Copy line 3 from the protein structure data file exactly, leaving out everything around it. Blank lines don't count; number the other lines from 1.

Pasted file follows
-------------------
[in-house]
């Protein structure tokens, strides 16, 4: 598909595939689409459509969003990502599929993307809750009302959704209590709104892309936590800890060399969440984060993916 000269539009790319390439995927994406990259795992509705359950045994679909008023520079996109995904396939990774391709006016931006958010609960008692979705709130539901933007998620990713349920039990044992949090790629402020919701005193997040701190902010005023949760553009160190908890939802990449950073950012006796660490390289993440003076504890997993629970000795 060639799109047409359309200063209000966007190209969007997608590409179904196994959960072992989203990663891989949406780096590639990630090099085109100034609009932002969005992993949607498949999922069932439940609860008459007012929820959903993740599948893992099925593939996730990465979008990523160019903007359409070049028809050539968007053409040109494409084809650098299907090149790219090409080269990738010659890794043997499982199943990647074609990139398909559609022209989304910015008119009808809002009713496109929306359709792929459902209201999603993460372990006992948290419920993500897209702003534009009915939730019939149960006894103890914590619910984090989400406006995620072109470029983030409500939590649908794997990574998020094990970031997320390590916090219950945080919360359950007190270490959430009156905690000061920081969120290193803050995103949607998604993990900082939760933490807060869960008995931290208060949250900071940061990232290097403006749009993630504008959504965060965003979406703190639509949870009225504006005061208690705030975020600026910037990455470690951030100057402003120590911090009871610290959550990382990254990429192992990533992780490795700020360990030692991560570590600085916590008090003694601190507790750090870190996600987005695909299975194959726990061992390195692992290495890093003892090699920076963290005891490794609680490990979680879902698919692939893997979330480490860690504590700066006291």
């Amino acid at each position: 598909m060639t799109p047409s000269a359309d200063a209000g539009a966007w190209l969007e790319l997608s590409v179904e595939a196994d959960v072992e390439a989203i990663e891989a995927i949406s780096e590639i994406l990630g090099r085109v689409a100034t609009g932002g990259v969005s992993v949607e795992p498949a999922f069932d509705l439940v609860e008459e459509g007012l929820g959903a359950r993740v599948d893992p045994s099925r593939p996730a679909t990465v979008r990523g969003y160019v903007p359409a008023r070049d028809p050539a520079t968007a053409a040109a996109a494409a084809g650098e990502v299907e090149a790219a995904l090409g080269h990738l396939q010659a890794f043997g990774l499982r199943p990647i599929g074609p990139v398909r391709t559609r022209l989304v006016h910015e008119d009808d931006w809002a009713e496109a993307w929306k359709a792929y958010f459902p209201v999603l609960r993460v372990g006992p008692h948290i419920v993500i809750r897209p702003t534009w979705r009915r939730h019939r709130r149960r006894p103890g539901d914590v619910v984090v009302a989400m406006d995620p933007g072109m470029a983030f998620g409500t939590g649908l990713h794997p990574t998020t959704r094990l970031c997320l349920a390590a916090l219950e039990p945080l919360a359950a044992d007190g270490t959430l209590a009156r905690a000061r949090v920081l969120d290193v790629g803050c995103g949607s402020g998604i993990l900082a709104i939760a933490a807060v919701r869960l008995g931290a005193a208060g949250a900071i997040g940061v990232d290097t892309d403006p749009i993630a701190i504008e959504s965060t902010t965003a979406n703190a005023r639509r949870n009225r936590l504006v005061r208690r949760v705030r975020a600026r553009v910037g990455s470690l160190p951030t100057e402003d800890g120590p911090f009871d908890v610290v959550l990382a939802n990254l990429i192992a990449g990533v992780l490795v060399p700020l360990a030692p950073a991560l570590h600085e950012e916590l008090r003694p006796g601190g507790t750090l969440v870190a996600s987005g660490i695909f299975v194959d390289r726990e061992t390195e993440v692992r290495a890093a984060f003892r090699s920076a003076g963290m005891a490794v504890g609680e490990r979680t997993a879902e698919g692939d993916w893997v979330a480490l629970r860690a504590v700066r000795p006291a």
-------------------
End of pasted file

């Amino acid at each position: 598909m060639t799109p047409s000269a359309d200063a209000g539009a966007w190209l969007e790319l997608s590409v179904e595939a196994d959960v072992e390439a989203i990663e891989a995927i949406s780096e590639i994406l990630g090099r085109v689409a100034t609009g932002g990259v969005s992993v949607e795992p498949a999922f069932d509705l439940v609860e008459e459509g007012l929820g959903a359950r993740v599948d893992p045994s099925r593939p996730a679909t990465v979008r990523g969003y160019v903007p359409a008023r070049d028809p050539a520079t968007a053409a040109a996109a494409a084809g650098e990502v299907e090149a790219a995904l090409g080269h990738l396939q010659a890794f043997g990774l499982r199943p990647i599929g074609p990139v398909r391709t559609r022209l989304v006016h910015e008119d009808d931006w809002a009713e496109a993307w929306k359709a792929y958010f459902p209201v999603l609960r993460v372990g006992p008692h948290i419920v993500i809750r897209p702003t534009w979705r009915r939730h019939r709130r149960r006894p103890g539901d914590v619910v984090v009302a989400m406006d995620p933007g072109m470029a983030f998620g409500t939590g649908l990713h794997p990574t998020t959704r094990l970031c997320l349920a390590a916090l219950e039990p945080l919360a359950a044992d007190g270490t959430l209590a009156r905690a000061r949090v920081l969120d290193v790629g803050c995103g949607s402020g998604i993990l900082a709104i939760a933490a807060v919701r869960l008995g931290a005193a208060g949250a900071i997040g940061v990232d290097t892309d403006p749009i993630a701190i504008e959504s965060t902010t965003a979406n703190a005023r639509r949870n009225r936590l504006v005061r208690r949760v705030r975020a600026r553009v910037g990455s470690l160190p951030t100057e402003d800890g120590p911090f009871d908890v610290v959550l990382a939802n990254l990429i192992a990449g990533v992780l490795v060399p700020l360990a030692p950073a991560l570590h600085e950012e916590l008090r003694p006796g601190g507790t750090l969440v870190a996600s987005g660490i695909f299975v194959d390289r726990e061992t390195e993440v692992r290495a890093a984060f003892r090699s920076a003076g963290m005891a490794v504890g609680e490990r979680t997993a879902e698919g692939d993916w893997v979330a480490l629970r860690a504590v700066r000795p006291a």